Warnings:

Nonsteroidal anti-inflammatory drugs (including ibuprofen) may rarely increase the risk for a heart attack or stroke. This effect can happen at any time while taking this drug but is more likely if you take it for a long time. The risk may be greater in older adults or if you have heart disease or increased risk for heart disease (for example, due to smoking, family history of heart disease, or conditions such as high blood pressure or diabetes). Do not take this drug right before or after heart bypass surgery (CABG).

Taking too much acetaminophen may cause serious (possibly fatal) liver disease. Adults should not take more than 4000 milligrams (4 grams) of acetaminophen a day. People with liver problems and children should take less acetaminophen. Ask your doctor or pharmacist how much acetaminophen is safe to take.

Do not use with any other drug containing acetaminophen without asking your doctor or pharmacist first. Acetaminophen is in many nonprescription and prescription medications (such as pain/fever drugs or cough-and-cold products). Check the labels on all your medicines to see if they contain acetaminophen, and ask your pharmacist if you are unsure.

Get medical help right away if you take too much acetaminophen (overdose), even if you feel well. Overdose symptoms may include nausea, vomiting, loss of appetite, sweating, stomach/abdominal pain, extreme tiredness, yellowing eyes/skin, and dark urine.

Daily alcohol use, especially when combined with acetaminophen, may damage your liver. Avoid alcohol.

This drug may rarely cause serious (rarely fatal) bleeding from the stomach or intestines. This effect can occur without warning at any time while taking this drug. Older adults may be at higher risk for this effect.

Stop taking this medication and get medical help right away if you notice any of these rare but serious side effects: stomach/abdominal pain that doesn't go away, black/tarry stools, vomit that looks like coffee grounds, chest/jaw/left arm pain, shortness of breath, unusual sweating, confusion, weakness on one side of the body, trouble speaking, sudden vision changes.

Talk to your doctor or pharmacist about the benefits and risks of taking this drug.

Uses

This medication contains 2 ingredients: ibuprofen and acetaminophen. It is used to relieve pain from various conditions such as headache, dental pain, menstrual cramps, muscle aches, or arthritis. Ibuprofen is a nonsteroidal anti-inflammatory drug (NSAID). This combination product works by blocking your body's production of certain natural substances that cause inflammation. This effect helps to decrease swelling, pain, or fever.If you are treating a chronic condition such as arthritis, ask your doctor about non-drug treatments and/or using other medications to treat your pain. See also Warning section.Check the ingredients on the label even if you have used the product before. The manufacturer may have changed the ingredients. Also, products with similar names may contain different ingredients meant for different purposes. Taking the wrong product could harm you.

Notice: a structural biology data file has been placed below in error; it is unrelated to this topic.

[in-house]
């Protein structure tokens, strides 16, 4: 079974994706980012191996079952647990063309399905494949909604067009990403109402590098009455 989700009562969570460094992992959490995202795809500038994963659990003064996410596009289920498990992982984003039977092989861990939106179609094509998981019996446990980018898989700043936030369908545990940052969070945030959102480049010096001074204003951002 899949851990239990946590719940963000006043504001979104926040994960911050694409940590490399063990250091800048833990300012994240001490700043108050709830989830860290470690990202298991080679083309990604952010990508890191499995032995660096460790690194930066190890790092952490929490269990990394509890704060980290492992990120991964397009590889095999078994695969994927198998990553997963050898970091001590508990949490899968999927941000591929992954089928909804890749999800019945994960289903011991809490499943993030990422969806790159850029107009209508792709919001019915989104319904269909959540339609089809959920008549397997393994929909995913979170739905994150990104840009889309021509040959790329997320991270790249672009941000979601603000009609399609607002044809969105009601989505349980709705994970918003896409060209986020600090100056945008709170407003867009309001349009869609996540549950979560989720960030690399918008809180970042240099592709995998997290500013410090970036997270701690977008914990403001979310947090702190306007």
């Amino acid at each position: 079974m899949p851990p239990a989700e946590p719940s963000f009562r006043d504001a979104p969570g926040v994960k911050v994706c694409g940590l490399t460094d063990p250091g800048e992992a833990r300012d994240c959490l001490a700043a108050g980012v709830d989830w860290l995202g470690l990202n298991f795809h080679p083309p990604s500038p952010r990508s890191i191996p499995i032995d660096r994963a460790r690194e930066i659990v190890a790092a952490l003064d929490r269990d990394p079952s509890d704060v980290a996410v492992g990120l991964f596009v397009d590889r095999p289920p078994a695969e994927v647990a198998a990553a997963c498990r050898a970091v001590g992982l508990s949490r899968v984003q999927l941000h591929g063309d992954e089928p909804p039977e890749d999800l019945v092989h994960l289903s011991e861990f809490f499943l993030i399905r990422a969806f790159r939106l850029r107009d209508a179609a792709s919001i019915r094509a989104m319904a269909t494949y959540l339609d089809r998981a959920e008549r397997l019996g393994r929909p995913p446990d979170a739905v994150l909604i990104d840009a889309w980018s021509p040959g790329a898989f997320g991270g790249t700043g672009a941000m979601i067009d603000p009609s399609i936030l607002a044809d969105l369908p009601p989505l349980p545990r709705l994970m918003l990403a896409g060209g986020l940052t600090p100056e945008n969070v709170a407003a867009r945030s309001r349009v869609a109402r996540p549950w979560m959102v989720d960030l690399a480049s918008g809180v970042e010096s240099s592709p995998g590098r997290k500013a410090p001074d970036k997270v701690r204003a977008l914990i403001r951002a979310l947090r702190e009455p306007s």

How to use Advil Dual Action 125 Mg-250 Mg Tablet Non-Opioid Analgesic/Antipyretic, Non-Salicylate

Read all directions on the product package before taking this medication. If your doctor has prescribed this medication, read the Medication Guide provided by your pharmacist before you start using this medication and each time you get a refill. If you have any questions, ask your doctor or pharmacist.

Take this medication by mouth, usually every 8 hours with a full glass of water (8 ounces or 240 milliliters) unless your doctor directs you otherwise. Do not lie down for at least 10 minutes after taking this medication. If stomach upset occurs while taking this medication, take it with food, milk, or an antacid.

The dosage is based on your medical condition and response to treatment. To reduce your risk of stomach bleeding and other side effects, use the lowest effective dose for the shortest possible time. Do not increase your dose or take it for more than 10 days unless otherwise directed. For ongoing conditions such as arthritis, keep taking it as directed by your doctor. Discuss the risks and benefits with your doctor or pharmacist.

For certain conditions (such as arthritis), it may take up to 2 weeks of taking this drug regularly until you get the full benefit.

If you are taking this drug "as needed" (not on a regular schedule), remember that pain medications work best if they are used as the first signs of pain occur. If you wait until the pain has worsened, the medication may not work as well.

If your condition lasts or gets worse, or if you think you may have a serious medical problem, get medical help right away. If you are using this product to treat yourself or a child for fever or pain, consult the doctor right away if fever gets worse or lasts more than 3 days, or if pain gets worse or lasts more than 10 days.

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Selected from data included with permission and copyrighted by First Databank, Inc. This copyrighted material has been downloaded from a licensed data provider and is not for distribution, except as may be authorized by the applicable terms of use.

CONDITIONS OF USE: The information in this database is intended to supplement, not substitute for, the expertise and judgment of healthcare professionals. The information is not intended to cover all possible uses, directions, precautions, drug interactions or adverse effects, nor should it be construed to indicate that use of a particular drug is safe, appropriate or effective for you or anyone else. A healthcare professional should be consulted before taking any drug, changing any diet or commencing or discontinuing any course of treatment.